While Ecclestone's criticisms of Silverstone were always exaggerated for effect, it is fair to say that in certain ways the circuit was a touch outmoded. Inevitably, perhaps, for a place that has grown organically over the years from its initial role as a World War II airfield, it has long felt a little cobbled together and rough around the edges.
The Silverstone Wing towers over the Northamptonshire track (Photo: Getty)
But the new pit complex, while still a building site, changes all that. Designed by the same architects as the London 2012 Olympic Stadium, the massive new structure bears comparison with those at some of the state-funded new generation of tracks in places such as Bahrain and China.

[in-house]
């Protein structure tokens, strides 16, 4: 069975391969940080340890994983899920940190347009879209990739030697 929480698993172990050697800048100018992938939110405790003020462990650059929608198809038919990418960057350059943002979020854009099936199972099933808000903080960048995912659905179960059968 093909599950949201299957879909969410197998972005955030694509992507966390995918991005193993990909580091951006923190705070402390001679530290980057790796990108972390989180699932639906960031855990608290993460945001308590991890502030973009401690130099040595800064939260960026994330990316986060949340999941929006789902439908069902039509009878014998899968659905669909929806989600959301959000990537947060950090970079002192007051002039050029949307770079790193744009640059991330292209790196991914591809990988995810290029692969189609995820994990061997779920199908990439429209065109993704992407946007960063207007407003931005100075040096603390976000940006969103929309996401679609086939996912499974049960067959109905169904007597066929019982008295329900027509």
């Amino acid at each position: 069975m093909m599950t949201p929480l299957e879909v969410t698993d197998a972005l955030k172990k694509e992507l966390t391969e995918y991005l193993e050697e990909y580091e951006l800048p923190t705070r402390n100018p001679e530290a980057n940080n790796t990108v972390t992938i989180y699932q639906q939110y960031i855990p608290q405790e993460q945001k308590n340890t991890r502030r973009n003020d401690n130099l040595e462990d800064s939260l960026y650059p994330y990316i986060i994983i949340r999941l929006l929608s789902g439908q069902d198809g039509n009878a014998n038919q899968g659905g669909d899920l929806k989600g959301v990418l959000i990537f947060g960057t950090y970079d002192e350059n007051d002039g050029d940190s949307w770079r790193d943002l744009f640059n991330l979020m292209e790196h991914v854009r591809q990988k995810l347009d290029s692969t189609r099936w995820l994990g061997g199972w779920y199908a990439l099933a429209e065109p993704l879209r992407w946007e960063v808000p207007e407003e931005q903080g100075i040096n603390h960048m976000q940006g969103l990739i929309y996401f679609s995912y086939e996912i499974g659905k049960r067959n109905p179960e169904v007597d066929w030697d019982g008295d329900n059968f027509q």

There may be no gleaming white hotel lit up with multicoloured LEDs such as in Abu Dhabi, but Silverstone's new 'Wing' is impressive nonetheless.
Whether you deem it attractive will be a personal opinion. Its angular roof, with an upturned 'blade' at one end, was intended to evoke a sensation of movement and speed, although the building reminded me a little of an aircraft carrier. But imposing it certainly is.
Three stories high and 390m long, it has cost �27m - a tiny fraction of the money poured into places such as Shanghai and Abu Dhabi, which have a dual role of also being monuments to their governments' global ambition.
There is no shortage of ambition at Silverstone, but it is a more modest one - to keep the British Grand Prix and host it in a facility of which F1 can be proud.